Not really blogging

A. Makelov

Reflections on “Orphans of the sky”

While the book is still fresh in my mind (it’s about 1 hour, or 60 minutes, that is, 3600 seconds, behind me). You know a science fiction book is good (to you) when it constructs curious ideas and situations you haven’t ever imagined before (which are of course made possible by some kind of, well, technology; otherwise it wouldn’t be much of a SF work; or would it?). Another way you know a science fiction book was good to you is when you read it, and then (of course) go to wikipedia, see when the thing was written, and be like “What? I thought it was written in the 70s or something…”.

“Orphans of the sky” by Heinlein was good to me in both respects. If I had to summarize the insight I gained from it in a sentence, it would roughly say this. The concepts of ‘humanity’, ‘human nature’ and ‘common sense’ are highly dependent on, and extremely, short-time-scale flexible with respect to, the knowledge passed from parents to children.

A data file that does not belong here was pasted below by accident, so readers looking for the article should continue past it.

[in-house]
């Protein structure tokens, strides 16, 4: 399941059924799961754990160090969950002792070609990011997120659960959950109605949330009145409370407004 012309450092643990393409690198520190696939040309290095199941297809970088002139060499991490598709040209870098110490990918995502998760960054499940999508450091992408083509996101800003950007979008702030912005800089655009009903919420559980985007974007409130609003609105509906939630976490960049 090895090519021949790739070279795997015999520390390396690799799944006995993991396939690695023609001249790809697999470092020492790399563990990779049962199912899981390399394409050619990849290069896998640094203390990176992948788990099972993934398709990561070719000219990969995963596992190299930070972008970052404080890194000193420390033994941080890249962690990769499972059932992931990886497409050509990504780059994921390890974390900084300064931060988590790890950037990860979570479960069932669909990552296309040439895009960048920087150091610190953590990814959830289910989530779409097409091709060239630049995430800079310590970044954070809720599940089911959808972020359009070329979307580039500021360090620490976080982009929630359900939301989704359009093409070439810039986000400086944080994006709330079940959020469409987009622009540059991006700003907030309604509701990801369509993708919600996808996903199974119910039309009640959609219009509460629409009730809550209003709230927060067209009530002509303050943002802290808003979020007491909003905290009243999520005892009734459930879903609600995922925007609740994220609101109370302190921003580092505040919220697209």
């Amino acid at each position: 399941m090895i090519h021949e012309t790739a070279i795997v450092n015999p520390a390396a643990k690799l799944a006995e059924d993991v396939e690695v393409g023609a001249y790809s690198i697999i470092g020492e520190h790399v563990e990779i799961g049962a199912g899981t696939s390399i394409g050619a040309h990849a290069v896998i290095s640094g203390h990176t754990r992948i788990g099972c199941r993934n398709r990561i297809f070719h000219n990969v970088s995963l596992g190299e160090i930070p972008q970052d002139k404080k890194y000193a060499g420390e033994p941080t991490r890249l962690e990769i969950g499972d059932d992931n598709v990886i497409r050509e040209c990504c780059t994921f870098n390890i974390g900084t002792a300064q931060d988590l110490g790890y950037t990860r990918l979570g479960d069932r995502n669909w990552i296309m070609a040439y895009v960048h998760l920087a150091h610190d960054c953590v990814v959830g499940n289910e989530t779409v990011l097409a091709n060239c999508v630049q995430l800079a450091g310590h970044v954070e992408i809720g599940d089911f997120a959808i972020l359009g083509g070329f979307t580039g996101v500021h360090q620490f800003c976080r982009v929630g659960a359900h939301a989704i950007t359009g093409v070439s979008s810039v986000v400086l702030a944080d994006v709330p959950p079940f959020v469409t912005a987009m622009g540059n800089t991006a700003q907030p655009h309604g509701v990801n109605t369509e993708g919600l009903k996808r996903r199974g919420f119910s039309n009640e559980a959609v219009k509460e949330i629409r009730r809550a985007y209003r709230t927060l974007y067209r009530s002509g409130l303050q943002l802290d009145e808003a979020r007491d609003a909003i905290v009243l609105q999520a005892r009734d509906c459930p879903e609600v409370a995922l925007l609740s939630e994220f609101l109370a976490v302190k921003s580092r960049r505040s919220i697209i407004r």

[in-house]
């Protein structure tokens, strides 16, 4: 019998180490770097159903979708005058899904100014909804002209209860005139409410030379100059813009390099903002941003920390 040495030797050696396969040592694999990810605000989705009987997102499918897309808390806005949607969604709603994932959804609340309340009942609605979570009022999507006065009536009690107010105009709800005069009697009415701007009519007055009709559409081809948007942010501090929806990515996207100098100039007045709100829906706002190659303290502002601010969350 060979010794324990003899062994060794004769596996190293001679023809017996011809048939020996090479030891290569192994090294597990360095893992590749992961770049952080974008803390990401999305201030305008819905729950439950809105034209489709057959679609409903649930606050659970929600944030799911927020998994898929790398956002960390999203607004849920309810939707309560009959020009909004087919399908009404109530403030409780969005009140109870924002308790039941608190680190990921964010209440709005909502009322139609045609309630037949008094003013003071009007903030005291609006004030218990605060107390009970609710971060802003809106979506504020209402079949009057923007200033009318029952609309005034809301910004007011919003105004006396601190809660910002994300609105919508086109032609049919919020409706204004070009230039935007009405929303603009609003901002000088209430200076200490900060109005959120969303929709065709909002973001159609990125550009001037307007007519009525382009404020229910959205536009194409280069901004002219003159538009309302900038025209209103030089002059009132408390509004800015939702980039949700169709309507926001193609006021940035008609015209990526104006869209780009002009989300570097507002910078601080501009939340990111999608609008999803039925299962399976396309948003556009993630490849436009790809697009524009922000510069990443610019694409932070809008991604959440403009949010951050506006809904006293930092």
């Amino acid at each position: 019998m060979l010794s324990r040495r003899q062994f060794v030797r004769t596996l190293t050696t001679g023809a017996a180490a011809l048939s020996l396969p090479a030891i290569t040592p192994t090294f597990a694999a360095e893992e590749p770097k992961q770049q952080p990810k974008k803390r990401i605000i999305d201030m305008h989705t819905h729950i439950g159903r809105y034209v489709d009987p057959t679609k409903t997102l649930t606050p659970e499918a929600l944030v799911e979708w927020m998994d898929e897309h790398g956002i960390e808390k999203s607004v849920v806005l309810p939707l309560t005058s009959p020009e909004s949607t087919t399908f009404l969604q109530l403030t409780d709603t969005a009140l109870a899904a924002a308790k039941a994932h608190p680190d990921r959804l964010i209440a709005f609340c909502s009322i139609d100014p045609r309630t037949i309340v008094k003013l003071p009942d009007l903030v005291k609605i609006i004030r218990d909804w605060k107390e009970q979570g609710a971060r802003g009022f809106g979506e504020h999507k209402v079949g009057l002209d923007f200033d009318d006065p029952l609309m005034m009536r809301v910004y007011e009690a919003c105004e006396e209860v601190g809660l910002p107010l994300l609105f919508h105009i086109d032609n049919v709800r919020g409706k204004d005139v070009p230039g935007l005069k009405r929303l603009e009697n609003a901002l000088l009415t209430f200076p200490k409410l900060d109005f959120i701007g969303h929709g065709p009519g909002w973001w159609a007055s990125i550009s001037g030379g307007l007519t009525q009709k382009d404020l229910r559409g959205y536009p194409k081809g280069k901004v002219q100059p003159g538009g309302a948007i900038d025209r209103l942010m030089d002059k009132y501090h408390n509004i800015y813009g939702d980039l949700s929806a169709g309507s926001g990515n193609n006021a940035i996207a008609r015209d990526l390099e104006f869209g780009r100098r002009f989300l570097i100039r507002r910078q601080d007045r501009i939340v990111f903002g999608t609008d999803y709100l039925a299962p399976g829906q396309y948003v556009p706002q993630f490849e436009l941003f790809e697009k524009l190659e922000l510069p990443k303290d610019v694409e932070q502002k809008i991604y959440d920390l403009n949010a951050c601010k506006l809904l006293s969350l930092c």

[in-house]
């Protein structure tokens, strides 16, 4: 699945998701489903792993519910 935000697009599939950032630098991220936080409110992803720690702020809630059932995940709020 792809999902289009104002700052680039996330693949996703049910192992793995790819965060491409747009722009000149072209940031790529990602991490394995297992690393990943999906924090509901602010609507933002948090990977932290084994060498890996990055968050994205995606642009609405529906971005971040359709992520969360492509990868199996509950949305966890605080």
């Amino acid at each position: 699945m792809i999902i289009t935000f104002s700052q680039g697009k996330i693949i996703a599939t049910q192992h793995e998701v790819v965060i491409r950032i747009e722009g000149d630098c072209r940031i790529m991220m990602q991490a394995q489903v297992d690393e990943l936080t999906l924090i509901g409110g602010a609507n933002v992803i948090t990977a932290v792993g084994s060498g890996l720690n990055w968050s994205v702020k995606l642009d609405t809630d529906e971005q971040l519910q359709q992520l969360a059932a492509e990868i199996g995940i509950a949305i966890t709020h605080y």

And here’s a quote that is both representative of this idea and a sort of motivation for the study of general topological spaces as opposed to metric spaces (What? What did I just say?…):

Metrical time caused him as much mental confusion as astronomical distances, but no emotional upset The trouble was again the lack of the concept in the Ship. The Crew had the notion of topological time; they understood “now,” “before,” “after,” “has been,” “will be,” even such notions as long time and short time, but the notion of measured time had dropped out of the culture. The lowest of earthbound cultures has some idea of measured time, even if limited to days and seasons, but every earthly concept of measured time originates in astronomical phenomena; the Crew had been insulated from all astronomical phenomena for uncounted generations.


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